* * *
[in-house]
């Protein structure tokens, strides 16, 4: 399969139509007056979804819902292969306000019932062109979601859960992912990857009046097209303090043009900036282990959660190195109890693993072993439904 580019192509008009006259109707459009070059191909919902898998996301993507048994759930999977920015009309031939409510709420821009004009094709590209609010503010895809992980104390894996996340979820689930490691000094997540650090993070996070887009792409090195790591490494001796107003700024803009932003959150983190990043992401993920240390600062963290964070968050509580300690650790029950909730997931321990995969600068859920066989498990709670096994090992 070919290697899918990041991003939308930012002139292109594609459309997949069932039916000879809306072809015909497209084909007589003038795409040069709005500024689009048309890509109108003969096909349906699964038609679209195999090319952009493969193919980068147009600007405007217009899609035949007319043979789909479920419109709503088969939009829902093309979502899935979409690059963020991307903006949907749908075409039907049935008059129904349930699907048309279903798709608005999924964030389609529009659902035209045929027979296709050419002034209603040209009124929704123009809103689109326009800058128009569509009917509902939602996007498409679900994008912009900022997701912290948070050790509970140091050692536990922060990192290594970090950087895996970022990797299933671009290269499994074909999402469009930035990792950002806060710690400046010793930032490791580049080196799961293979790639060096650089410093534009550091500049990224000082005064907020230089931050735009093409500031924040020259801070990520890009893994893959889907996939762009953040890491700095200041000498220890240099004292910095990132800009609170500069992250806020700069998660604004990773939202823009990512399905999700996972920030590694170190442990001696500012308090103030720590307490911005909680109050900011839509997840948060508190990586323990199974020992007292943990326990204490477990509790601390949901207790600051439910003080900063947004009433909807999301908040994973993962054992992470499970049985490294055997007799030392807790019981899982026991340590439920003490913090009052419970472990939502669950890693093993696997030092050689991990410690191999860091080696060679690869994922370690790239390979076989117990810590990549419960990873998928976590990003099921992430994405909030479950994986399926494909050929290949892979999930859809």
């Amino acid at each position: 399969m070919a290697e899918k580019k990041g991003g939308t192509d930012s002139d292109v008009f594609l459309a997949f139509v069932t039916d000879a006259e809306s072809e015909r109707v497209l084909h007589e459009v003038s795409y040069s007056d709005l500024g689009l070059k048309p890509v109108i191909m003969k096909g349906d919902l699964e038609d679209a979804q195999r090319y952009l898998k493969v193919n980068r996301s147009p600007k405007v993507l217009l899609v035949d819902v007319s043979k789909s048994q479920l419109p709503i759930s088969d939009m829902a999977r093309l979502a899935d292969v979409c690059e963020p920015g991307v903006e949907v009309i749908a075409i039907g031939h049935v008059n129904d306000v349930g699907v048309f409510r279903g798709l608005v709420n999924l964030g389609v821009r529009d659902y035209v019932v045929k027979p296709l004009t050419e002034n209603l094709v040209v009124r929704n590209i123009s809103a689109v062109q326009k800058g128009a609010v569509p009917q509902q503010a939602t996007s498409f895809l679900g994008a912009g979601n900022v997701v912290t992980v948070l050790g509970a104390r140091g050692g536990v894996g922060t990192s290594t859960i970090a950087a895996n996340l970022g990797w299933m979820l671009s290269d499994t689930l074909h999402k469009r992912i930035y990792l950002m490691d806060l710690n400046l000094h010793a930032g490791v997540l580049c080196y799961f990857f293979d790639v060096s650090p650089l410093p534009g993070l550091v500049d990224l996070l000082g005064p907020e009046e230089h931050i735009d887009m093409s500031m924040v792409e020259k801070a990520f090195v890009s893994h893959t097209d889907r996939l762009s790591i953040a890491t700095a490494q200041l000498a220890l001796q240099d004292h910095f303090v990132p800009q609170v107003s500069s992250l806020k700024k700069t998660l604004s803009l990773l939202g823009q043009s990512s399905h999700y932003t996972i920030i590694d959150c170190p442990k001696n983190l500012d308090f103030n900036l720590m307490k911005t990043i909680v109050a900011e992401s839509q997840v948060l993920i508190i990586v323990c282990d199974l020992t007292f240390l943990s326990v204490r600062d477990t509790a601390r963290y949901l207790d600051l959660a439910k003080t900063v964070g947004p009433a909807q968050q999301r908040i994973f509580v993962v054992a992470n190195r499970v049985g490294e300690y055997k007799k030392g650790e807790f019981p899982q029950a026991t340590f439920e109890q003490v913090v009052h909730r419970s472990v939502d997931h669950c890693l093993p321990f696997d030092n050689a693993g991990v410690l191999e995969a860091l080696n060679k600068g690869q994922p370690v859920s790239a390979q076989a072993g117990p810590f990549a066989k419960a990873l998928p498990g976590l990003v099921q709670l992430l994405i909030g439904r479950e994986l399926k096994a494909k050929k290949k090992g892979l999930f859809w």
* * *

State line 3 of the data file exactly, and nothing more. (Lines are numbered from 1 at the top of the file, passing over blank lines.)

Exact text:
């Amino acid at each position: 399969m070919a290697e899918k580019k990041g991003g939308t192509d930012s002139d292109v008009f594609l459309a997949f139509v069932t039916d000879a006259e809306s072809e015909r109707v497209l084909h007589e459009v003038s795409y040069s007056d709005l500024g689009l070059k048309p890509v109108i191909m003969k096909g349906d919902l699964e038609d679209a979804q195999r090319y952009l898998k493969v193919n980068r996301s147009p600007k405007v993507l217009l899609v035949d819902v007319s043979k789909s048994q479920l419109p709503i759930s088969d939009m829902a999977r093309l979502a899935d292969v979409c690059e963020p920015g991307v903006e949907v009309i749908a075409i039907g031939h049935v008059n129904d306000v349930g699907v048309f409510r279903g798709l608005v709420n999924l964030g389609v821009r529009d659902y035209v019932v045929k027979p296709l004009t050419e002034n209603l094709v040209v009124r929704n590209i123009s809103a689109v062109q326009k800058g128009a609010v569509p009917q509902q503010a939602t996007s498409f895809l679900g994008a912009g979601n900022v997701v912290t992980v948070l050790g509970a104390r140091g050692g536990v894996g922060t990192s290594t859960i970090a950087a895996n996340l970022g990797w299933m979820l671009s290269d499994t689930l074909h999402k469009r992912i930035y990792l950002m490691d806060l710690n400046l000094h010793a930032g490791v997540l580049c080196y799961f990857f293979d790639v060096s650090p650089l410093p534009g993070l550091v500049d990224l996070l000082g005064p907020e009046e230089h931050i735009d887009m093409s500031m924040v792409e020259k801070a990520f090195v890009s893994h893959t097209d889907r996939l762009s790591i953040a890491t700095a490494q200041l000498a220890l001796q240099d004292h910095f303090v990132p800009q609170v107003s500069s992250l806020k700024k700069t998660l604004s803009l990773l939202g823009q043009s990512s399905h999700y932003t996972i920030i590694d959150c170190p442990k001696n983190l500012d308090f103030n900036l720590m307490k911005t990043i909680v109050a900011e992401s839509q997840v948060l993920i508190i990586v323990c282990d199974l020992t007292f240390l943990s326990v204490r600062d477990t509790a601390r963290y949901l207790d600051l959660a439910k003080t900063v964070g947004p009433a909807q968050q999301r908040i994973f509580v993962v054992a992470n190195r499970v049985g490294e300690y055997k007799k030392g650790e807790f019981p899982q029950a026991t340590f439920e109890q003490v913090v009052h909730r419970s472990v939502d997931h669950c890693l093993p321990f696997d030092n050689a693993g991990v410690l191999e995969a860091l080696n060679k600068g690869q994922p370690v859920s790239a390979q076989a072993g117990p810590f990549a066989k419960a990873l998928p498990g976590l990003v099921q709670l992430l994405i909030g439904r479950e994986l399926k096994a494909k050929k290949k090992g892979l999930f859809w």